As the narrative oscillates between these two girls, the story that entwines them unfolds, and we begin to understand just how much they have in common. Besides the complications of family, they are also coming to terms with the realities of being a woman in this world. After an encounter with the threatening El Cero, Camino says, "Because in this moment, I am a girl a man stares at: / I am not a mourning girl. I am not a grieving girl. / I am not a parentless girl. I am not a girl without means. / I am not an aunt's charity case. I am not almost-alone. / None of those things matter." Yahaida understands this notion, having faced her own Thing That Happened, having learned from chess that "a queen is both: / deadly & graceful, poised & ruthless. / Quiet & cunning. A queen / offers her hand to be kissed, / & can form it into a fist / while smiling the whole damn time." Both girls have to learn what it looks like to carry on after such a great loss. Grieving and becoming, carrying on without their father, carrying on into womanhood.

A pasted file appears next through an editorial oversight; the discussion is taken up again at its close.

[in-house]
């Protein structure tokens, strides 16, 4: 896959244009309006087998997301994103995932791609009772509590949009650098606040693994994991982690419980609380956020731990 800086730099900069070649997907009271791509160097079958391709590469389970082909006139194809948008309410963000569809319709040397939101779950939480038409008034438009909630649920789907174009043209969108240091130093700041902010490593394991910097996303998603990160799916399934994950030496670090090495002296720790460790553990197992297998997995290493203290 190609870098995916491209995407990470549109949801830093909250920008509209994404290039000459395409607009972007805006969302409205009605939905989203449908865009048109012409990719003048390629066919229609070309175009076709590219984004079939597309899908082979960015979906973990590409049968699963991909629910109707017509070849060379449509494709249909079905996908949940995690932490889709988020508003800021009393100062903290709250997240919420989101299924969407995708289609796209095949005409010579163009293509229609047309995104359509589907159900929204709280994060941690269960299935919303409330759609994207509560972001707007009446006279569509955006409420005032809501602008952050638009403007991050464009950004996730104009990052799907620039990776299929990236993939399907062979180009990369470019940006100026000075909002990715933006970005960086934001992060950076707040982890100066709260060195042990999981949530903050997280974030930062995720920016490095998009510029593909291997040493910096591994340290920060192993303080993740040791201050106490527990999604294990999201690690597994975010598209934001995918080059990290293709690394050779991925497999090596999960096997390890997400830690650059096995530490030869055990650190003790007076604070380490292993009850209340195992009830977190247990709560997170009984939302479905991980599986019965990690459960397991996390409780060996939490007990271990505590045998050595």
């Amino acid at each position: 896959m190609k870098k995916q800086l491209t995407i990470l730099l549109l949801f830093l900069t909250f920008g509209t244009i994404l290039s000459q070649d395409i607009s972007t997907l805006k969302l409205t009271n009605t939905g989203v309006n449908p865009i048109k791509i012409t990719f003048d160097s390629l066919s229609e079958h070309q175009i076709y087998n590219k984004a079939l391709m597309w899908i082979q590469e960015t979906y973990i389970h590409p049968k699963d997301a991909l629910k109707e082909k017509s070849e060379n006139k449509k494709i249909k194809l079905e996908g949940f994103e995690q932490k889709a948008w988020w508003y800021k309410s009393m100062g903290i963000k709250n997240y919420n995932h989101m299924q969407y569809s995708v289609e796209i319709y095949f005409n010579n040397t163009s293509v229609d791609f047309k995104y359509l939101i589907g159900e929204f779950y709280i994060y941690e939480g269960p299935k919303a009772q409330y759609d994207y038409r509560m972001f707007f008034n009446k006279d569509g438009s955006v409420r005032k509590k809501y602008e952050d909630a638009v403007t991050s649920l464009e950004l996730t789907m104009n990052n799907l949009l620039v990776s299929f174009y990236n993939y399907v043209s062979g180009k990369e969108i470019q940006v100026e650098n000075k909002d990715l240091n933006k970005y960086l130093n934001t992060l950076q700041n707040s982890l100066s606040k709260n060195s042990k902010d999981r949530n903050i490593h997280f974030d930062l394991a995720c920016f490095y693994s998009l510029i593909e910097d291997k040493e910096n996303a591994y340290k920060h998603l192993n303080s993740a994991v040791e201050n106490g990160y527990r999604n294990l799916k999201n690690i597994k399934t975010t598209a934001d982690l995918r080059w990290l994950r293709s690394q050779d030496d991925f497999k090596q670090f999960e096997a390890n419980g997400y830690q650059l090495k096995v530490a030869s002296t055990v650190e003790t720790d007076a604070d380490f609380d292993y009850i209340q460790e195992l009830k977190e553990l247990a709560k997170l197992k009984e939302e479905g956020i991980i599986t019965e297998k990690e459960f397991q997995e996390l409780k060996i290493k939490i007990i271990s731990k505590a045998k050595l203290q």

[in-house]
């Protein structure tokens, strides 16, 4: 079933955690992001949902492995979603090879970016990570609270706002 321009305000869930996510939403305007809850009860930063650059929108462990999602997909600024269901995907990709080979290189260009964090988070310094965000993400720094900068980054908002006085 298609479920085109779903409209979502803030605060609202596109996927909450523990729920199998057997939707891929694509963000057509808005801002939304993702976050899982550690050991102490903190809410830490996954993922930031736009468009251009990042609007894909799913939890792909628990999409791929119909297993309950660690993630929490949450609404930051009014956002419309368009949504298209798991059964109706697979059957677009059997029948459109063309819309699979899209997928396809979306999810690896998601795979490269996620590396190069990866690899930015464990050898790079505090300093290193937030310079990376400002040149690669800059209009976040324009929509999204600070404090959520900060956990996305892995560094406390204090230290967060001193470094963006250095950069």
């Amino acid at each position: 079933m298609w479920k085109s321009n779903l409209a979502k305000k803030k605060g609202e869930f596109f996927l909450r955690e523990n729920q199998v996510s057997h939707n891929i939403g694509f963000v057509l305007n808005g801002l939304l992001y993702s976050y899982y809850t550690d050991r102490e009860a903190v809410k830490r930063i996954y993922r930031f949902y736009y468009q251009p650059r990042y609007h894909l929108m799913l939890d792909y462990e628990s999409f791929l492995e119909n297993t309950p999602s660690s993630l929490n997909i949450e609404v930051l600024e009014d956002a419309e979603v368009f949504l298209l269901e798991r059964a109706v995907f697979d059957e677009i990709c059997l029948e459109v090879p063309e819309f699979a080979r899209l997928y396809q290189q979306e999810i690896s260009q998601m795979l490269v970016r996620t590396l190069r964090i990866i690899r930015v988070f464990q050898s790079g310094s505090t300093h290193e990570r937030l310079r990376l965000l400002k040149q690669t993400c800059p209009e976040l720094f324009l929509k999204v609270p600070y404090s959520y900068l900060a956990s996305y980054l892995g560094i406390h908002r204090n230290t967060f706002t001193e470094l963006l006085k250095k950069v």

Many verse novels move quickly, allowing young readers to clip through the pages without sacrificing their engagement with the characters or investment in the story. They can allow struggling readers a "long" book that doesn't feel that way as it reads. And while those are undoubtedly things to be celebrated, Clap When You Land is not that book. The poetry here is not just prose in poem form, not just short lines of dialogue. It is craft, it is art, it is a magic spell. Acevedo uses words to tell the story, yes, but more than that her words layer in rhythm and texture, music and force. This book demonstrates all that is possible in a novel-in-verse, and it does it in style. Like Tia, it knows the strength of words - those spoken and left unspoken. It knows that your words could "stunt unknown possibilities" just as it knows that words can speak into being a milagro.